By Anne Trisler
Web Exclusive - August 14, 2007
When I was in first grade, the other girls exclaimed over each other's sketches of tiny pink hearts and ridiculed my fat, misshapen attempts at the same. Perhaps it began then, this aversion to visual artistic expression, but for as long as I can remember, I have steered clear of oils and watercolors that seemed always to turn my pictures brown. It did not matter that I began with the purest pink, the most vibrant maroon; every attempt was bound to end as a soggy disaster in which my mother would search for something to compliment.
Who could have guessed that I would be the one to turn into an artist? Yet here lies my masterpiece, across my lap, thin lips soft and parted, balled hand under cheek. His usually vivacious blue eyes are closed, which is good since at seven he often is wary of my stares. Gone are the days I used to wish he'd grow a bit so we could have a conversation; now he cannot wait to ask me questions, to share what he has learned about Ancient Egypt, dragonflies, or the Mayflower. His cries and coos have turned to words that lengthen with each passing week. Michael said something inappropriate at school, he announced just yesterday.
Over the years he has changed much, yet he is still the same sweet baby who was warm and content in my arms, the same wild boy who used to roar instead of talk. He has not forgotten how to try my precious energy—days exist when we face off as bulls in battle, only now we are better matched, inch for inch and word for word.
I know that I cannot take credit for all of his characteristics. I know about biology, psychology, and everything else that has a hand in who we are. I am not solely responsible for his zest and fiery spirit, his clever wit, his steely nerve. And it wasn't me who put the stormy scent into his golden-feathered hair. Yet some of him I've molded; my milk-dirt fingers have pinched and pulled his manners to my liking, and when I have seen something emerge—a flaw in the artistry, some sass, or selfishness—I've gently rolled him flat as best I could and tried a new approach. I have sweated, like a welder, over his conscience in helping him to hear it, and I have whittled down his competitive nature that seemed to scrape too much against his generosity.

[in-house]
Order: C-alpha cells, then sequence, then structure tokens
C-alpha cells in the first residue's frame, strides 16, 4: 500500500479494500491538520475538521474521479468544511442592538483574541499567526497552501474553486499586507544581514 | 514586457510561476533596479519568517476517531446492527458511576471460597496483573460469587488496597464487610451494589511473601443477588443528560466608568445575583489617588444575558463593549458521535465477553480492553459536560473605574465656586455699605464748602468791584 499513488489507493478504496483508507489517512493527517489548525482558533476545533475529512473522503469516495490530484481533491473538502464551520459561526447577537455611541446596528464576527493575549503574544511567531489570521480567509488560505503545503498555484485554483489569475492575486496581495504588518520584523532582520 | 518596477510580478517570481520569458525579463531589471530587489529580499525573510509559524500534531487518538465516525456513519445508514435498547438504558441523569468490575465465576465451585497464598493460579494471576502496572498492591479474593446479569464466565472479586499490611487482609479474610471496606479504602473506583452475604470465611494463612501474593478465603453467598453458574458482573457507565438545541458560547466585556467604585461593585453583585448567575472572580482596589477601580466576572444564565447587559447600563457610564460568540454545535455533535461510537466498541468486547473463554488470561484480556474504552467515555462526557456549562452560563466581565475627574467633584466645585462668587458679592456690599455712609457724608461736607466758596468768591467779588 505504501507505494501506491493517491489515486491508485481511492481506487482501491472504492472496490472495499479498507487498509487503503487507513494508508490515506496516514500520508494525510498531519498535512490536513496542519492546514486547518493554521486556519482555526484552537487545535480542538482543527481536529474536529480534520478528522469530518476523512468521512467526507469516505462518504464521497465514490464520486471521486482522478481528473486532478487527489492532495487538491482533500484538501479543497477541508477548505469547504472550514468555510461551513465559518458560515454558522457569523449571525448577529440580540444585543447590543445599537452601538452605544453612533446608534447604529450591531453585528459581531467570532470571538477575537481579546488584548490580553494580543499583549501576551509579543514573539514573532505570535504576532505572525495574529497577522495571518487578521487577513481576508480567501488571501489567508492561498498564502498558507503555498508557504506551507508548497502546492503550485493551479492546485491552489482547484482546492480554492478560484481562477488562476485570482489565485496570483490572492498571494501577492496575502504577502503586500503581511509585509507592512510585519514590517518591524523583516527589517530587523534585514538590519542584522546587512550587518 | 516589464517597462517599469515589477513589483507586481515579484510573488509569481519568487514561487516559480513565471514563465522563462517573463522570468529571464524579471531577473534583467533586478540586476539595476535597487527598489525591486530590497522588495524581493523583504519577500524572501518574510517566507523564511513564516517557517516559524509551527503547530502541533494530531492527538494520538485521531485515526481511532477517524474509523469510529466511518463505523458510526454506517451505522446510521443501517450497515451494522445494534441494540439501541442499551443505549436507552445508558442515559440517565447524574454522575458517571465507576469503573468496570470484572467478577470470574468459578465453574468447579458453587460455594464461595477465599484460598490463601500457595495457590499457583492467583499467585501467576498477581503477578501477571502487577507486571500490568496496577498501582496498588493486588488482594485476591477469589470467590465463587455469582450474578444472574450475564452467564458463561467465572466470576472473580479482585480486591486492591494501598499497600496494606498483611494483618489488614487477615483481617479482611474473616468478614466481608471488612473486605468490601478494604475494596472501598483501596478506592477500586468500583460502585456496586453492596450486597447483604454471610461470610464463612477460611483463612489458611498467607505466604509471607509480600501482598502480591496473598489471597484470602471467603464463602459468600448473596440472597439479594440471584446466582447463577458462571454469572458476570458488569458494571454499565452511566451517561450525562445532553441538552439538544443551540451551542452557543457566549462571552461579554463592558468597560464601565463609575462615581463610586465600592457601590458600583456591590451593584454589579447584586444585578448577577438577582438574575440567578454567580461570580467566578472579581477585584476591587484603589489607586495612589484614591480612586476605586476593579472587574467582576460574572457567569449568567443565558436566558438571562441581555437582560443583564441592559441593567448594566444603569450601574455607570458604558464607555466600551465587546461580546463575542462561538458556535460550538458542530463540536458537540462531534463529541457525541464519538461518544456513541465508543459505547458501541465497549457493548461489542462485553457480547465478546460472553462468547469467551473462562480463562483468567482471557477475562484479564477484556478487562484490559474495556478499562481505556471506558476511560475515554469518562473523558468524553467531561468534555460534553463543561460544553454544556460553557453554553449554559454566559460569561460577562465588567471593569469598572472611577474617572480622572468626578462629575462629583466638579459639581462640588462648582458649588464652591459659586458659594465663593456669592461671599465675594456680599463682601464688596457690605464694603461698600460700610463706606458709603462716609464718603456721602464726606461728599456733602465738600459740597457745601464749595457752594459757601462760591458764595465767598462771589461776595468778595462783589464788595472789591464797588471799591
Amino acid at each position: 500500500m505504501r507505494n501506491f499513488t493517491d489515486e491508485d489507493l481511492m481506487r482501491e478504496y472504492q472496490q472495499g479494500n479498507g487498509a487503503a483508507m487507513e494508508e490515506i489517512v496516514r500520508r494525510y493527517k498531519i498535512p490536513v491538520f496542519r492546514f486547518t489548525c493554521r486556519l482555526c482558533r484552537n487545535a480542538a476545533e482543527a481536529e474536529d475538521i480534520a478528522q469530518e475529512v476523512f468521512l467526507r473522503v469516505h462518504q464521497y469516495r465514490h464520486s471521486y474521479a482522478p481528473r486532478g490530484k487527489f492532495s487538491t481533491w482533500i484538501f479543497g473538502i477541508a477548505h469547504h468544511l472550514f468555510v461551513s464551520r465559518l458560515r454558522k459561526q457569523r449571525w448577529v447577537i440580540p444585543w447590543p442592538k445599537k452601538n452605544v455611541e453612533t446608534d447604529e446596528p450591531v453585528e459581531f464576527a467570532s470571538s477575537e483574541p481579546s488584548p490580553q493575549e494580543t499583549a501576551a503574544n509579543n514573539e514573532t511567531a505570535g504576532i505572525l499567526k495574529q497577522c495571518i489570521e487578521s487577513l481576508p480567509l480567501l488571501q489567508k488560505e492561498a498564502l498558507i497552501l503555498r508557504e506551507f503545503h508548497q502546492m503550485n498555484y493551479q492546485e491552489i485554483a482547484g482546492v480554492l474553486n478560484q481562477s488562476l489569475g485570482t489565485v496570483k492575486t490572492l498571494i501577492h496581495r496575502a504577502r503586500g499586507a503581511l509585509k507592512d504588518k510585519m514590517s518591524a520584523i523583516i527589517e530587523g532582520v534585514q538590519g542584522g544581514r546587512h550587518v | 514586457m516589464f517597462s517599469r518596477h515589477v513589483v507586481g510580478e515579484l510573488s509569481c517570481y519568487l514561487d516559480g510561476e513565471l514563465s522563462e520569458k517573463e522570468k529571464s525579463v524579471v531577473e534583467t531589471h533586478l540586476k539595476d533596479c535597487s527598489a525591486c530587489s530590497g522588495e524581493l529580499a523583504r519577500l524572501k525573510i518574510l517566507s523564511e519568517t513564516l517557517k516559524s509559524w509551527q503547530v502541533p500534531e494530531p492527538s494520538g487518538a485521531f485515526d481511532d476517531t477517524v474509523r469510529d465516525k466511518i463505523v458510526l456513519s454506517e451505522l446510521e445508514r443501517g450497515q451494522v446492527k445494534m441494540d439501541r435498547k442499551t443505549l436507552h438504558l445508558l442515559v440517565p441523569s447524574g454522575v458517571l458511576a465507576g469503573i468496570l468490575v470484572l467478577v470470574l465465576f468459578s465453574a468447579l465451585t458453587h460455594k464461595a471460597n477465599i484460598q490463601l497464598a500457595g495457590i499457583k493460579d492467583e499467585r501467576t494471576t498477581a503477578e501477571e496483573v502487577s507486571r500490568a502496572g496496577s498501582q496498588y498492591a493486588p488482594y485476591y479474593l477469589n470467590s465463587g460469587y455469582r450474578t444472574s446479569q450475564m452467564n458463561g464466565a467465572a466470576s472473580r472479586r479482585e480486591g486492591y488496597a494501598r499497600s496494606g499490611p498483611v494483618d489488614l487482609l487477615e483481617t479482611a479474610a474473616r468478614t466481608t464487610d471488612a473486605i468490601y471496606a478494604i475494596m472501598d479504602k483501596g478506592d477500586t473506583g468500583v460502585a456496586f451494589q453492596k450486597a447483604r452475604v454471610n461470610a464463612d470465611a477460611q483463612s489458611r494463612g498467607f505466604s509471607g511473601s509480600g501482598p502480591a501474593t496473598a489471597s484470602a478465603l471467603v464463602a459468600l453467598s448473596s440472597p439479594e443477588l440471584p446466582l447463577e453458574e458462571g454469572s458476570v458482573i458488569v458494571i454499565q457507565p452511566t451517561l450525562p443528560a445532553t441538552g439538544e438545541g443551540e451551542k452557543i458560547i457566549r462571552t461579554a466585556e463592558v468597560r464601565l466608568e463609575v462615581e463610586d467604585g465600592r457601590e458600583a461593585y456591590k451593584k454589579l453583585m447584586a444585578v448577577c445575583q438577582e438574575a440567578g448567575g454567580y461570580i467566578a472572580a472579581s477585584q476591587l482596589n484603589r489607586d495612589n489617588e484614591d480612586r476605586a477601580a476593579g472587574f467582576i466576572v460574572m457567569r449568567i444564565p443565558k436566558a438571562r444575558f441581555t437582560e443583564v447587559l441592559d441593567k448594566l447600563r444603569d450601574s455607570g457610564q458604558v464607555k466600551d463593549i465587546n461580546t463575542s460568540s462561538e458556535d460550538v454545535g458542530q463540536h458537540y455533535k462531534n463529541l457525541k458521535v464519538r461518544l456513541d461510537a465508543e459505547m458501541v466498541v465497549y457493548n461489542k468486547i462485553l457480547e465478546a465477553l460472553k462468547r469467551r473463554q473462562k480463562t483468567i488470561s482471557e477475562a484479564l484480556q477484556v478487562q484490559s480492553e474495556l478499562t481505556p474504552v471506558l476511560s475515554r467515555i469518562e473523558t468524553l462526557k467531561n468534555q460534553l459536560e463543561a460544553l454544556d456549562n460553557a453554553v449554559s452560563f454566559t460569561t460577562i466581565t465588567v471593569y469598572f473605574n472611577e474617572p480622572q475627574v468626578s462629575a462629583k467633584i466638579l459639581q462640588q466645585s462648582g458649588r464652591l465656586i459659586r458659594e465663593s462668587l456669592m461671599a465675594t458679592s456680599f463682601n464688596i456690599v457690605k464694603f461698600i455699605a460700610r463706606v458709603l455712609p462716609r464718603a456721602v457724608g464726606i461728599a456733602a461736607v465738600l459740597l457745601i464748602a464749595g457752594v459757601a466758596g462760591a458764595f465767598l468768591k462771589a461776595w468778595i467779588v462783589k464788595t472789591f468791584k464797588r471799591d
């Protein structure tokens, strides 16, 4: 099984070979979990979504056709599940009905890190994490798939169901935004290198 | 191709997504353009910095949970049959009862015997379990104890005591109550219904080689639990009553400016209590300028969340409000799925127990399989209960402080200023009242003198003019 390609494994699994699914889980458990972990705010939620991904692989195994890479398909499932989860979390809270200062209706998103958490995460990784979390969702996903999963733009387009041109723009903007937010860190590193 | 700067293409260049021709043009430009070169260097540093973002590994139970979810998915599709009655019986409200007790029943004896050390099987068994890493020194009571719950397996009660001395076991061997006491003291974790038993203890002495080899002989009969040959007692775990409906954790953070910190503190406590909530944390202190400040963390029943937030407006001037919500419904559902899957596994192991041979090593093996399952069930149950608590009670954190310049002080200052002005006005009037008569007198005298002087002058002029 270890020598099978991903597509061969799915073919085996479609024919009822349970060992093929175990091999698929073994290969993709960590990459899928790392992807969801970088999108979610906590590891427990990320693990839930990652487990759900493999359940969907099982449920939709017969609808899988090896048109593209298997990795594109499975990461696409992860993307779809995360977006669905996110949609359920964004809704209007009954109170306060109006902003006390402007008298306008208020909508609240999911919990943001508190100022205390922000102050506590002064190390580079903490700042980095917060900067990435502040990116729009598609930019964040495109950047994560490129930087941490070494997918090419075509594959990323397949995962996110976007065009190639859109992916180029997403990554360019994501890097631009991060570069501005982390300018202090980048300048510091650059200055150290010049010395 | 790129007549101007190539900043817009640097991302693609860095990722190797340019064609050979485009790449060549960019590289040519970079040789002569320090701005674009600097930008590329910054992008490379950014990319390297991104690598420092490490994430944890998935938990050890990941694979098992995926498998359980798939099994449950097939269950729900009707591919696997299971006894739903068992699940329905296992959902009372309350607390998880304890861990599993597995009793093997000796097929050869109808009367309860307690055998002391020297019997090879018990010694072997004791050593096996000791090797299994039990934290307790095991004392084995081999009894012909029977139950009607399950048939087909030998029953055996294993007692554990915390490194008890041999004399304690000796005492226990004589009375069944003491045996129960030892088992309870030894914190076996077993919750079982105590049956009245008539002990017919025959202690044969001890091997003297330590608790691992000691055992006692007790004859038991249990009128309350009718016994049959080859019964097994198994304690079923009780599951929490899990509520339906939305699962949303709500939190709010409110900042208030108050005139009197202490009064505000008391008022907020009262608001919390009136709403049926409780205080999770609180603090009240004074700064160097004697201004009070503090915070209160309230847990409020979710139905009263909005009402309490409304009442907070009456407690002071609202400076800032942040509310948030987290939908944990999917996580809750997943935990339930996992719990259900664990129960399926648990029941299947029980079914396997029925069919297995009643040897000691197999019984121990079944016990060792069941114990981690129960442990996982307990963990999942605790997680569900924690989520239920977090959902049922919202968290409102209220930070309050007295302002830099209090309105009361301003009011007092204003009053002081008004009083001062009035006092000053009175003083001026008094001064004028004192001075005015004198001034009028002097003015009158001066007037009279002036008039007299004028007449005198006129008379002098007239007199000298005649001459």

And what are any of us if not artists, we mothers who begin with only a tiny newborn canvas that we must help develop into an exquisite success? Sometimes our strokes are confident as Picasso's, when we administer needed discipline or deny candy to the cavity-prone. At other times we falter; we sling drops of green across the floor; we make a terrible mess and stain our children with mistakes. All the same there is beauty in our very effort, and each day, thankfully, is an opportunity for further attempts at triumph.
My son is my proudest feat, even while a work-in-progress. Certainly, some of his traits will change as his height slowly trumps mine, but some things will remain the same—his refusal to conform, his impulsivity, his sympathetic way of thinking. Already I know much about the adult he will become—I have seen his face under beards of witty, caring men—and I look forward to getting to know him. How rewarding for me, to watch his life-—his becoming—unfold. After so many years of failed art, how easily I seem to have fallen into this new role—the sculptor of a man.
Anne Trisler is a musician, writer, and poet whose work has appeared on Mothering.com, in SheMom Magazine, Struggle, and is forthcoming in Barbaric Yawp.? She is a full-time student and mother of Zachary, seven, and Ella, four, with whom she lives in Knoxville, Tennessee.